Wednesday, 3 November 2010

Letting emotion rule the roost.

Sometimes in Medicine people let their hearts overrule their heads, and it inevitably ends up hurting patients. I have a feeling that this is exactly what's happened with the decision to take away the power from NICE to decide which drugs should be paid for on the NHS. Instead we'll have a postcode lottery, with a real probability of money being wasted on popularist treatments that aren't actually as effective at what they do and drain money away from where it is really needed.

I've written before about how NICE gets undeserved scorn from some areas of the press, and perhaps that's inevitable given that their job involves denying the funding of drugs to patients. But the fact of the matter that while people might not think it in good taste to look at aspects of health care from a cost-effectiveness point of view, that is what you have to do when there isn't a limitless budget. You have to prioritise treatments, and that means that some people will inevitably lose out. All you can do is make sure the smallest amount of people lose the smallest amount possible. In fact, despite it's reputation for negative decisions, NICE has approved 83% of all new treatments it's had to consider funding.

You don't have to look far to see that people won't always be able to see what the best treatments will be for themselves. The very fact that the NHS spends £4 million a year on Homeopathy, a treatment which has been thoroughly debunked and shown to have no positive effect beyond that of a placebo, is proof enough that people will happily shell out hard cash for worthless treatments.

That is why NICE is so essential, it takes out the political and business influence from something that should be purely based on rigorous clinical assessment of its cost/benefit. Of course government's are going to want to provide the drugs that give the most positive headlines, and the pharmaceutical companies are going to want to claim every drug they produce is worth spending fortunes on, but we can't let those vested interests get in the way of giving patients the best care we can with the funds available.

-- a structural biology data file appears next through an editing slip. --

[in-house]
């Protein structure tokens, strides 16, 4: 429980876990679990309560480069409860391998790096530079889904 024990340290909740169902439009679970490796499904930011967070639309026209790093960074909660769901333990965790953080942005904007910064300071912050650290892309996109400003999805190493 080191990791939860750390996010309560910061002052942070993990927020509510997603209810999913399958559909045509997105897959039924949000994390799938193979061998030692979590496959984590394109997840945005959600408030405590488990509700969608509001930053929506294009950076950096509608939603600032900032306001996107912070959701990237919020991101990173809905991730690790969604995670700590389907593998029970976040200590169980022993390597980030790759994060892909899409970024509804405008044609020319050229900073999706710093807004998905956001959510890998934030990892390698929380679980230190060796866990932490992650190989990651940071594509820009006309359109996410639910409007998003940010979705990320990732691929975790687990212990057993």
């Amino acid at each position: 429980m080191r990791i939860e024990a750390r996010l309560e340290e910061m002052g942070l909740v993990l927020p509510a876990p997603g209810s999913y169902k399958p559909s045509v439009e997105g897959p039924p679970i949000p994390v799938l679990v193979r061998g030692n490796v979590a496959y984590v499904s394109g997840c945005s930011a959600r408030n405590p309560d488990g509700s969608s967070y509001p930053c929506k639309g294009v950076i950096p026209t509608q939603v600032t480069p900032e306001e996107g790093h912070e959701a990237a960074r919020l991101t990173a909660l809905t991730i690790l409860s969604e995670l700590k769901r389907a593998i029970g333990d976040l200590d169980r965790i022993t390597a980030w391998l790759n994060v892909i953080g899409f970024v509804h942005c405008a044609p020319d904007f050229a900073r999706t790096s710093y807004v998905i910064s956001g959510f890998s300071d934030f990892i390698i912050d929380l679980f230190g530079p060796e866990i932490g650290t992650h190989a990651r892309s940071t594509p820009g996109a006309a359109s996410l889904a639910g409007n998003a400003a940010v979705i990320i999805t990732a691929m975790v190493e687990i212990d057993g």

We shouldn't give in to the powerful lobbying of the big pharma companies, who will benefit massively from this new supposed 'value-based pricing' which will take out the ability of an independent body to just say no to these companies. When you have a body that can simply say no, this isn't worth the price you're charging, it forces pharma to up their game and provide value for money.

Of course, this isn't the only time I've suggested reform of pharmaceutical companies, and it's not that I want to damage them, but I think reform is needed so that they serve he patients interests before they serve their stockholders.

If you want to see what happens when pharma holds all the cards and claims that this is in the interests of the patients, then look to the USA. Admittedly, their problems run deeper than simply the drugs companies, but they are a major reason why their health care costs have increased exponentially since the 1980's, to the point they pay the most per capita anywhere in the world. Yet, for all this money being spent on the top drugs, they have some of the worst health outcomes of any developed country. Lots of money spent on health care is only beneficial if it's targeted in the right areas.

Andrew Lansley is playing political games with the NHS, and so far its fallen on unsympathetic ears from all areas of health care. This is the latest in a long line of failures. Let's keep providing money for treatments that are shown to work, and provide the best care possible. Let's keep NICE.

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